Those who have been sexually abused in childhood almost invariably get caught up in the illusions of sexuality. In order to survive, abused children will learn to use sexuality as a way to appease others, to gain their attention, and to avoid being abandoned—or killed. These illusions, which keep children alive in childhood, will persist unchanged, as unconscious defenses, into adulthood unless they are brought to conscious awareness and healed. Thus you, too, can be healed from the abuse inflicted on you in the past.

Healing: Imperfect and Perfect

If it’s an option for you, psychotherapy can help your healing from abuse and fear. But unless the treatment is with a Catholic psychotherapist, most likely it will be imperfect, because most psychotherapists are themselves still carrying their own illusions about sexuality. Through Catholic psychotherapy you can face the emotional pain you have kept hidden most of your life, and you can learn emotional honesty, but if your psychotherapist has not overcome his or her own illusions about sexuality, you will remain stuck in your illusions. It will be like the blind leading the blind.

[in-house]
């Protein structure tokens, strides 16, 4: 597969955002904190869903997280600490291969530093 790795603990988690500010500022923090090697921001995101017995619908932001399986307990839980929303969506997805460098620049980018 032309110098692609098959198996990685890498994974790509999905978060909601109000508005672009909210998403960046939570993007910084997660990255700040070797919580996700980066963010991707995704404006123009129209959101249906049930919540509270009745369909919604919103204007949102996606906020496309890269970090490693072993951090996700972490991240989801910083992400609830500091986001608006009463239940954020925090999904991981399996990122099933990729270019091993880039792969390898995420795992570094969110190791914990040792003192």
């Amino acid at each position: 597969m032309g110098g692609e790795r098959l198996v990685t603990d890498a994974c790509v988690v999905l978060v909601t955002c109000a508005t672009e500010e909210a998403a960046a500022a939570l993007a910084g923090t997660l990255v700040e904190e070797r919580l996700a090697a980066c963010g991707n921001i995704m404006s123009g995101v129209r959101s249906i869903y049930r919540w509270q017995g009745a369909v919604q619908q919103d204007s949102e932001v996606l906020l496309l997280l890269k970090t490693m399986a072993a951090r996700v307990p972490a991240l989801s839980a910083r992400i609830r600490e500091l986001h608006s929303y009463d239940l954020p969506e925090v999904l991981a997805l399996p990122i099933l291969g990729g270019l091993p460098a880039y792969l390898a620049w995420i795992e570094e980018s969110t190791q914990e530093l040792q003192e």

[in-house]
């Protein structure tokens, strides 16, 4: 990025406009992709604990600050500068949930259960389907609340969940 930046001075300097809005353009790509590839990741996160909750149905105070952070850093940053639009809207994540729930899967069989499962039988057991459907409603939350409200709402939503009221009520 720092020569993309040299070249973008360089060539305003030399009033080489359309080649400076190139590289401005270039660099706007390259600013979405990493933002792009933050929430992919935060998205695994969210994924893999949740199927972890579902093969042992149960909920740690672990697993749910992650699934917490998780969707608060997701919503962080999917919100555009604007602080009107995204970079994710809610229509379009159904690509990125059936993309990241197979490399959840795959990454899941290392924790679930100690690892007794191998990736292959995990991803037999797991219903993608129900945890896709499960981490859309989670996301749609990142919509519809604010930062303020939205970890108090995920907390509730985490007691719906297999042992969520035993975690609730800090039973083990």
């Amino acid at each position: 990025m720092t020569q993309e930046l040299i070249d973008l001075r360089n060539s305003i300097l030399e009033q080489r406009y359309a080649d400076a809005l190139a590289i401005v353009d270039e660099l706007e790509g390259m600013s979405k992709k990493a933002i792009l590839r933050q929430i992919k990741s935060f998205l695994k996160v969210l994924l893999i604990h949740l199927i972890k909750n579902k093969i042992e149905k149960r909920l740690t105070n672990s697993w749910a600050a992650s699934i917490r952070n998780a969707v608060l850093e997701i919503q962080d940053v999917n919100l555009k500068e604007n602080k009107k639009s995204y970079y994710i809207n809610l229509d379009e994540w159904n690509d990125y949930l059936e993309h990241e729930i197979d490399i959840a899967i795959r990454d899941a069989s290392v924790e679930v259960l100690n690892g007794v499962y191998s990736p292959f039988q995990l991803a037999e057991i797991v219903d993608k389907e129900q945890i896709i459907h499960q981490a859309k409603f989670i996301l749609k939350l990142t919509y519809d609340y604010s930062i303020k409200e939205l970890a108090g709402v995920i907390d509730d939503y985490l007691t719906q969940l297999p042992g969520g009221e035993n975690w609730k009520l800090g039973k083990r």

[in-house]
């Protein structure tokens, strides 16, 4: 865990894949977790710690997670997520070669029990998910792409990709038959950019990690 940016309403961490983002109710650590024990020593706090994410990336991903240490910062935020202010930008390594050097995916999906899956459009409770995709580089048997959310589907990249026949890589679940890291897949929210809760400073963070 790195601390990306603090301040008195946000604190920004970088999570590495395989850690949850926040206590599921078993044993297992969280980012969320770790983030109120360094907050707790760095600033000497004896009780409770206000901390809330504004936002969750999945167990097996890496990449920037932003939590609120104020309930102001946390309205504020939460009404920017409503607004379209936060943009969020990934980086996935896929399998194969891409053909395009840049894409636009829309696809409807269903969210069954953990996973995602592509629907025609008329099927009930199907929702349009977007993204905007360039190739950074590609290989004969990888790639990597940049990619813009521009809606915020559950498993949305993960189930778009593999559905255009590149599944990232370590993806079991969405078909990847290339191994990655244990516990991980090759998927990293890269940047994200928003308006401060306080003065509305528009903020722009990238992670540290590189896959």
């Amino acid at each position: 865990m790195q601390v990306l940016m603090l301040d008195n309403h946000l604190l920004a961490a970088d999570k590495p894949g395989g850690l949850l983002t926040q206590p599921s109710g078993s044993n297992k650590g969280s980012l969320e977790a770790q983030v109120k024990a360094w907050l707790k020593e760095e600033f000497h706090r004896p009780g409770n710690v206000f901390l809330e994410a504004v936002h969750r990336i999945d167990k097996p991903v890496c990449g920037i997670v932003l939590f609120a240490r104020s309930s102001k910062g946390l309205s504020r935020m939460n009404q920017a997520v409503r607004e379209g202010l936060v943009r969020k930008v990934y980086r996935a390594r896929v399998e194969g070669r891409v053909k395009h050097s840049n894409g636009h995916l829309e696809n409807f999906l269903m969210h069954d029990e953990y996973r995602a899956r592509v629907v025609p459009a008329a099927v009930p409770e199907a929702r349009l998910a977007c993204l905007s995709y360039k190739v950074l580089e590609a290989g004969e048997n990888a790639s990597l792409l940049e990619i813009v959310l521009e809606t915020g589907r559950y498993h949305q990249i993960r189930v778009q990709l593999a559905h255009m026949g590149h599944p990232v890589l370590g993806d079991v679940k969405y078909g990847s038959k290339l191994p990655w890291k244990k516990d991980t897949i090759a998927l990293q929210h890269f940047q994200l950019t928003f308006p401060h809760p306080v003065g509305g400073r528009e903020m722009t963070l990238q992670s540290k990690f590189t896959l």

It would be a disaster if anyone became a psychotherapist without having first overcome his or her illusions about sexuality. Without knowing what love really is, a psychotherapist cannot teach clients to love. And the psychotherapist will be held responsible by Christ for leading those clients astray, because not teaching others to love is a defilement of love.


Perfect healing can occur through genuine surrender to Christ in love. When you surrender your needs for attention, surrender your fear of abandonment, and surrender your desire to satisfy your ego through bodily pleasure, you will have died to yourself. Having overcome the selfishness of your ego, you will be capable of growing in love.

The cure for Terror: Love

Therefore, your immediate need is to learn love. Dedicate your life and prayer to loving God, not to fearing hell.